While the coronavirus took its toll on some businesses, “For a lot of companies, it has been business as usual or exploring additional opportunities,” Boyarko said.
Each week, chamber staff talks with 50 to 75 businesses inquiring about retention and expansion efforts coming out of the pandemic, she said. Thus, the chamber partnered with its board to create the Emerge program that offers assistance to businesses coming out of the pandemic.
Virtual roundtables enabled manufacturers and educators to establish safety protocols and best practices, Borza added. Roundtable participants, who are competitors in the marketplace, shared standard operating procedures and discussed immediate concerns such as safety, social distancing and paycheck protection program loan forgiveness, she said.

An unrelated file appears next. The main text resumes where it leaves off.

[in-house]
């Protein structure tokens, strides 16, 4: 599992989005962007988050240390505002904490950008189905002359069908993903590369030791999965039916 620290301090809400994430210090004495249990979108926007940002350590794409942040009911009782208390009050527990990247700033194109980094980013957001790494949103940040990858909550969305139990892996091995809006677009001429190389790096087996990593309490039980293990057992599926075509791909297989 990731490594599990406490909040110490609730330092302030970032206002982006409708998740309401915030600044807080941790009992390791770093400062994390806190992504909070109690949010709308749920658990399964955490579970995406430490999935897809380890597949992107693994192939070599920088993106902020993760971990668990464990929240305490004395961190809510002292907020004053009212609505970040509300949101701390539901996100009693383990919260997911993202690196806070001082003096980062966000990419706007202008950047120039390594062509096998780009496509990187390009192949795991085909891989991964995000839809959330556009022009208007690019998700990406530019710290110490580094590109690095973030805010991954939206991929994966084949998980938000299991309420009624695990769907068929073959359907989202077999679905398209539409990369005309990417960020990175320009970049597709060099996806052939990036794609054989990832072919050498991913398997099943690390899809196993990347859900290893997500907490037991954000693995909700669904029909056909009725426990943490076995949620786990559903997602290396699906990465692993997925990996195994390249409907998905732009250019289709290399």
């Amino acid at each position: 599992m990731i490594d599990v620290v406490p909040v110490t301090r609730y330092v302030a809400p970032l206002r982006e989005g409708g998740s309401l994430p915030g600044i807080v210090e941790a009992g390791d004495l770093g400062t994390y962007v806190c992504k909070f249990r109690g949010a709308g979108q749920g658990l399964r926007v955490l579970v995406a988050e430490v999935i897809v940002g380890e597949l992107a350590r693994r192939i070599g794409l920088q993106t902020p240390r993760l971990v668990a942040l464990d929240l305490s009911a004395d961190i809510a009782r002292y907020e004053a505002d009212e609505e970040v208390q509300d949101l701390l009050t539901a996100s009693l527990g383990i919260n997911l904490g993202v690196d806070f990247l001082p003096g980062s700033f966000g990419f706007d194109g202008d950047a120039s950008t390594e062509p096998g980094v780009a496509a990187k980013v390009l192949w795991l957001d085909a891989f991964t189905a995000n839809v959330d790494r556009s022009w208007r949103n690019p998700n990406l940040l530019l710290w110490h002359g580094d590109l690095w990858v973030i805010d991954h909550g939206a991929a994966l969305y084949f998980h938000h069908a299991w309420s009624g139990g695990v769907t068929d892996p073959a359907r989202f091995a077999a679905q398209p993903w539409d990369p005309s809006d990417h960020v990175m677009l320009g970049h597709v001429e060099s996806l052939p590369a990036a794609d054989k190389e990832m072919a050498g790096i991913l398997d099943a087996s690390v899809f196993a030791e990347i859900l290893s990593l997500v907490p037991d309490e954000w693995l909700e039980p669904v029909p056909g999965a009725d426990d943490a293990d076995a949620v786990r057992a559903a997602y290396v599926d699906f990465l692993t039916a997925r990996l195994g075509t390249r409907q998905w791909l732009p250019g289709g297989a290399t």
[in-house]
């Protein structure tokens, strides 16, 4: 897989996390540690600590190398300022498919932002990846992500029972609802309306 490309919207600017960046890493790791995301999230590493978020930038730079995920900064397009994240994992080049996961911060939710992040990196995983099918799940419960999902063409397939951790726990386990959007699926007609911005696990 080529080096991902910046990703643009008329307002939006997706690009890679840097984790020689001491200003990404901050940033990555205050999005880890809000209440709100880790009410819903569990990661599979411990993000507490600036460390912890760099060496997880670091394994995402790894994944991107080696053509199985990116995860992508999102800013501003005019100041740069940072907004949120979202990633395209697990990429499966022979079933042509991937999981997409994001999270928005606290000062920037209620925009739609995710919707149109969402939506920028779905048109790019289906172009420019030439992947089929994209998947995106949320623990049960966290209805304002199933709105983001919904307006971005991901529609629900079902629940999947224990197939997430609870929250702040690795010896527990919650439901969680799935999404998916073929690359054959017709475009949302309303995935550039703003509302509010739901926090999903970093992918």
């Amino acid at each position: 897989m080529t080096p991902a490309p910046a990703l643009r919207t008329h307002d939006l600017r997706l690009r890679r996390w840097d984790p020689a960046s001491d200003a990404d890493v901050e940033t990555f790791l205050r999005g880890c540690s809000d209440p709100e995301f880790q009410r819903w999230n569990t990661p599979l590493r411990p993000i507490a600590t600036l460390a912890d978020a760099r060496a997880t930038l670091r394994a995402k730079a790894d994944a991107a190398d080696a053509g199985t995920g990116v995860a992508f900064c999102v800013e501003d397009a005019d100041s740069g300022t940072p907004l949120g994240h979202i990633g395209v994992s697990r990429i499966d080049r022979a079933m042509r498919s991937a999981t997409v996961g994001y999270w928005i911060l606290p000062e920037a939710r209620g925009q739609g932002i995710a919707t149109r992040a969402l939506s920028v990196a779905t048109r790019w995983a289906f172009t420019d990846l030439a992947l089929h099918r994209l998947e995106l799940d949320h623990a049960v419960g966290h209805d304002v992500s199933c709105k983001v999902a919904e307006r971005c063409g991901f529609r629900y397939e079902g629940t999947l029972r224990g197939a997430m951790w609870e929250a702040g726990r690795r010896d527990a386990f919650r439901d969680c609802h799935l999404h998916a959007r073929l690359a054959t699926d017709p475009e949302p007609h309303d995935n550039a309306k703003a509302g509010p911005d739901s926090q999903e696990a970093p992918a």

Having those conversations between manufacturers and educators established efficiencies in everybody’s planning so nobody was recreating the wheel, she said.
“Our model of manufacturers working with education and workforce and economic development partners in a sector partnership has been replicated across the state of Ohio,” Borza said. “And the Ohio Manufacturers Association has networked us all together and worked in places in Ohio where there wasn’t such a partnership.”
Coming out of the pandemic, manufacturers “know they’re going to be in a position to hire again,” she said. To keep the workforce pipeline open, the coalition is preparing for accelerated training in technologies such as automation and robotics. The group has started down that path collaborating with EGCC and career centers, and is working to ensure they bring on the right instructors, credentials, curriculum and equipment while collaborating with YSU and the Excellence Center.
The coalition also looks to ramp up outreach efforts with organizations such as Goodwill and Community Action Partnership.
“We know we don’t have enough women and people of color in manufacturing, and we want to make sure that we continue to be intentional about that,” she said.